Tresa and I spoke about the situation this evening, and she reminded me that when your life is being torn apart then that's the time to get excited.  Because God is actively working in it.  He will be busily answering the prayers that you have been pelting Him with.  You just may be too myopic to see His answers.  More on that in a minute.  So the first lesson;
    Get excited for what God is about to do!  It may not be what you expect, but it will be His doing.
But what if the church had failed, as had the seminary?  Would it do me any good at all to mourn over its loss?  Absolutely not!  And if I had mourned, or become angry, or just plain checked out?  What would I be saying about God's will?  What if I had second guessed my every little decision, looking for a flaw, until I had worked myself into a deep depression?  Where, then, would my faith and trust in God be?  Going there would mean that the church, or the seminary, is more important than God, more important than God's will.

Bad news.

That would be what you call idolatry.  If we get so entangled in the institutions of man, if their success or demise can wrap us up so thoroughly, then we have essentially deleted God from the equation.  And so the second lesson might best be seen as;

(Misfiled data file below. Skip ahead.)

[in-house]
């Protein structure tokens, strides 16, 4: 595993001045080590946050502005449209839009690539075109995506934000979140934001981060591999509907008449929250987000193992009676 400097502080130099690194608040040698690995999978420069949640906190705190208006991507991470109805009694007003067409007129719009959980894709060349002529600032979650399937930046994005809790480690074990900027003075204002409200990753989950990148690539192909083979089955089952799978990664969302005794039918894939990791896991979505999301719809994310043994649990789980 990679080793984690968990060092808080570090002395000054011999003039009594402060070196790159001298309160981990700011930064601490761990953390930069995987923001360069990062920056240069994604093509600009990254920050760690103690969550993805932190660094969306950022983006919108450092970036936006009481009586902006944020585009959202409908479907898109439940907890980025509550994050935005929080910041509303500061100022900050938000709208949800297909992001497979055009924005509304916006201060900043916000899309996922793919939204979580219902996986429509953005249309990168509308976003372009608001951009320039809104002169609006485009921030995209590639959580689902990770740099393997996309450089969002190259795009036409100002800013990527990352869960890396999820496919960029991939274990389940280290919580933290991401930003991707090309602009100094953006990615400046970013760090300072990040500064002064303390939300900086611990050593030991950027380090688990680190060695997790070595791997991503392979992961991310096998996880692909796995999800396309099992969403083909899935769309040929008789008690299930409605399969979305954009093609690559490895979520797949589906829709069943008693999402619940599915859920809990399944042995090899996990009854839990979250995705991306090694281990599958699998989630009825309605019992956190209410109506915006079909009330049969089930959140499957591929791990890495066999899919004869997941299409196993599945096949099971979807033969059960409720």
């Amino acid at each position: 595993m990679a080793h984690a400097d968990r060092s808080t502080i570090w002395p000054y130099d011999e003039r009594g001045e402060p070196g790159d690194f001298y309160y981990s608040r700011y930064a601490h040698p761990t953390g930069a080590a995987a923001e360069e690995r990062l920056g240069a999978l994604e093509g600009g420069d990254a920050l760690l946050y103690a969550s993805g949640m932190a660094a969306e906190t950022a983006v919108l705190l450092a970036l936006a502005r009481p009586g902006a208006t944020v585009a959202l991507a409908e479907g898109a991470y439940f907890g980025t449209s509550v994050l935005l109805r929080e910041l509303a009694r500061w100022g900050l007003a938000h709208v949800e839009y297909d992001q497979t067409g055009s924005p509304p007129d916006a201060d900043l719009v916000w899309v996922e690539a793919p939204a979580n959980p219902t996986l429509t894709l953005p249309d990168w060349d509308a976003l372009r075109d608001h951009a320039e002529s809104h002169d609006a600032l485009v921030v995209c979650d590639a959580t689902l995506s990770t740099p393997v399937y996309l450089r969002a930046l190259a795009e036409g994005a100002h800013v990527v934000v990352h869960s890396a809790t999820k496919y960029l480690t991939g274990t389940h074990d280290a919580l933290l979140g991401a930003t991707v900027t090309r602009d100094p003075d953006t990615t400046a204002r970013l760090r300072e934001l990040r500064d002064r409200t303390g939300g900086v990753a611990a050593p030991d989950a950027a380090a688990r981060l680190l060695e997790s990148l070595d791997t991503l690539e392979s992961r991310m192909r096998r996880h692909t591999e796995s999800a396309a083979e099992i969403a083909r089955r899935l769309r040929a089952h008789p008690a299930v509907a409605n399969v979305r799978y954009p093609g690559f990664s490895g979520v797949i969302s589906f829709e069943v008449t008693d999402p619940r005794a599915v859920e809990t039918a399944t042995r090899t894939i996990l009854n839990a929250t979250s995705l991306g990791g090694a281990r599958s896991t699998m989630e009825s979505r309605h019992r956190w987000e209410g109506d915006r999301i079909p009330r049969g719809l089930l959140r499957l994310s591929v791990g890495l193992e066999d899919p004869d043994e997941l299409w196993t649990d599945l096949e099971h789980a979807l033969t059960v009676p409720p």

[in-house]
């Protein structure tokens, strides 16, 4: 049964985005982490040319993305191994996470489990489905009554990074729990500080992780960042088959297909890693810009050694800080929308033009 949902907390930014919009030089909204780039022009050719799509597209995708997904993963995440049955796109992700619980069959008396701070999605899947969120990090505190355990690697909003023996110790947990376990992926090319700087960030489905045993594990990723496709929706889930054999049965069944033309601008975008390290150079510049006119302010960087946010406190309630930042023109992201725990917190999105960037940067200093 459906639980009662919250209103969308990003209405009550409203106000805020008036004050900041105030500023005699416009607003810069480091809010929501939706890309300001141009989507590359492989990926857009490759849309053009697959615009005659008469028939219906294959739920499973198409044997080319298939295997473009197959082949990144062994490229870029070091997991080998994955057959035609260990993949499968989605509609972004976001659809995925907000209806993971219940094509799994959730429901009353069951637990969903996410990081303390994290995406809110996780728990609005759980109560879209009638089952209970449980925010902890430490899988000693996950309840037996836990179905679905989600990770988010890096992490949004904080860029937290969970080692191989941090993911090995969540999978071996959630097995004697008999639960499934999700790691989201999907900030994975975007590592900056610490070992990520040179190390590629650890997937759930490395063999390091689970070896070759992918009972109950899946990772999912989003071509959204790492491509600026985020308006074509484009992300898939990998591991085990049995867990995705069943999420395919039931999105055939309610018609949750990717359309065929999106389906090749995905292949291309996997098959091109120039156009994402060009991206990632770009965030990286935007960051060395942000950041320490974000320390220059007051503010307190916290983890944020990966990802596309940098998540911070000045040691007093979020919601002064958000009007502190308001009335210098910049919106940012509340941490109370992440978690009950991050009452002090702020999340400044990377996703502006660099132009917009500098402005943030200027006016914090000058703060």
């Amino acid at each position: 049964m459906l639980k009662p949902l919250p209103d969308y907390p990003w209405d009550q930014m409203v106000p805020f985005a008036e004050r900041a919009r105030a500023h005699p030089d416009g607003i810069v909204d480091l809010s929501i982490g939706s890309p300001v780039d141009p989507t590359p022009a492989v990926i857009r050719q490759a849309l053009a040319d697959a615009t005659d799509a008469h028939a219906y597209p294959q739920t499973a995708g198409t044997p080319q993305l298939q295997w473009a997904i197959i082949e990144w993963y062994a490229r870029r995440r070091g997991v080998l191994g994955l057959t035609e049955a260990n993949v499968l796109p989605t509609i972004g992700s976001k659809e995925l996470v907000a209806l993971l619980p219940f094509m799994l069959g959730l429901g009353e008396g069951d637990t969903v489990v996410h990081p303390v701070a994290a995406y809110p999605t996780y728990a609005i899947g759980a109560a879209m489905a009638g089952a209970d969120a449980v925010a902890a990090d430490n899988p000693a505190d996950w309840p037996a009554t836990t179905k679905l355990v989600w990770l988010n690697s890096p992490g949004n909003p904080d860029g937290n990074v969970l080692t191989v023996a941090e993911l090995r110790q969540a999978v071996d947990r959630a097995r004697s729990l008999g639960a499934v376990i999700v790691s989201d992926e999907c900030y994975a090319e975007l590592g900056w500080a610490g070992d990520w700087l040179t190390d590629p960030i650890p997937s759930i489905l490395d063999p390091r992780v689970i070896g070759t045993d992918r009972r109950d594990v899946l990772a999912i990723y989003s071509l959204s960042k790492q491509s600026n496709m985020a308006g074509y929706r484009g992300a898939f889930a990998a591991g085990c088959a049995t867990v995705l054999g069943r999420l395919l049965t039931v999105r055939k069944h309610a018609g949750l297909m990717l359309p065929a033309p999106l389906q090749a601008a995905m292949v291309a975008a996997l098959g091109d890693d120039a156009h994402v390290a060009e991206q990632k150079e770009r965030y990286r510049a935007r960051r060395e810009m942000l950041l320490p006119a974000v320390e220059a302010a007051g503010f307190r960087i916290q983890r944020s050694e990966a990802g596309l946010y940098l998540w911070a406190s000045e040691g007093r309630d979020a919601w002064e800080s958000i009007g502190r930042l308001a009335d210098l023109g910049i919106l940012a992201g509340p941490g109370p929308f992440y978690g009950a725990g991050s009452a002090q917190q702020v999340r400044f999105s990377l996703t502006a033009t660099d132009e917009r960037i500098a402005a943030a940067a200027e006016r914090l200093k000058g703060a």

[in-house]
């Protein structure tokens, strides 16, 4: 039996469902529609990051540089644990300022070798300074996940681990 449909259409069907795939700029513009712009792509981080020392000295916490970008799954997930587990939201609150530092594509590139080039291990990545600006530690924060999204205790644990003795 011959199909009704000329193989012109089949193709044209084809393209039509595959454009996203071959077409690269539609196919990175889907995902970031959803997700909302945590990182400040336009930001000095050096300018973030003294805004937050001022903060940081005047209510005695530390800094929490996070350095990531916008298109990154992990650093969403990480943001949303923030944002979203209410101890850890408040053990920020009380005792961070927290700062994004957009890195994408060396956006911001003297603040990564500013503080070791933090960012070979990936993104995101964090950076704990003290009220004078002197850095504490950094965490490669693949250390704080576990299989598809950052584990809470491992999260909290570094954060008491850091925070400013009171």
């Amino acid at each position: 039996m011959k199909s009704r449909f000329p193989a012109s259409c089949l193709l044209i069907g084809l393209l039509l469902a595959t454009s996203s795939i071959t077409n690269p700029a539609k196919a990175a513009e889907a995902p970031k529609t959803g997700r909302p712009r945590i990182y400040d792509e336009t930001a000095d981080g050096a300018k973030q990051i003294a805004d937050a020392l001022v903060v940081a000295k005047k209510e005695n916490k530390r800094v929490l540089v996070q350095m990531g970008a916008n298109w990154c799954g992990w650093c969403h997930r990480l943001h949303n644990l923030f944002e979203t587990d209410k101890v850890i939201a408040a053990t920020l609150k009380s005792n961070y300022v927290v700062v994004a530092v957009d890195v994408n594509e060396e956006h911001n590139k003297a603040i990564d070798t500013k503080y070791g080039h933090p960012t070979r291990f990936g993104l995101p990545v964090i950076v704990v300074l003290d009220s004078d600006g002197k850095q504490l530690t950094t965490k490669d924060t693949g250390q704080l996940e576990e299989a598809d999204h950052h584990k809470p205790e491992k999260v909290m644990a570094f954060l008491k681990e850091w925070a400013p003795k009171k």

Go along with what God has in mind, He certainly knows better than you.
And let me add.  We may have tried to the best of our ability, may have called our best shots for the church organization, and been "wrong".  Wrong in our eyes, but if we were faithful and doing our best, was it especially wrong on God's eyes?  Moving on;
    We need to learn from our experiences.
We need to look at each storm as being distinct.  That would be our third lesson.  If we find ourselves in an endless cycle of recrimination and blame, of pain and second guesses (the whole "what-if" cycle), or even of self-pity and suffering, then guess what?  We probably are not learning much.

But if we step back and blink our eyes a few times because that really, really hurt BAD.  And then we go back to God and ask Him what He had in mind for us to learn?  Then we begin down His path toward understanding, toward His wisdom.  We are but clay in the Master's hands.  Let Him mold us as He sees fit.

Let me close with this.  I see three kinds of idolatry emanating from situations like this.
  1. The first would be an idolatry of the building, or the organization.  If they become more important than God then we have stepped far away from Him.

  2. The second would be an idolatry of mourning, or grief over its loss.  In this, we have refused the lessons of the first order and continue with them.

  3. The third idolatry would be that of expectations.  If success, or man's version of success, has so overshadowed our expectations then where does that leave us?  Success has become our God.  And when we fail?  Then we are left godless and without.
A very bad state of affairs.

soli Deo gloria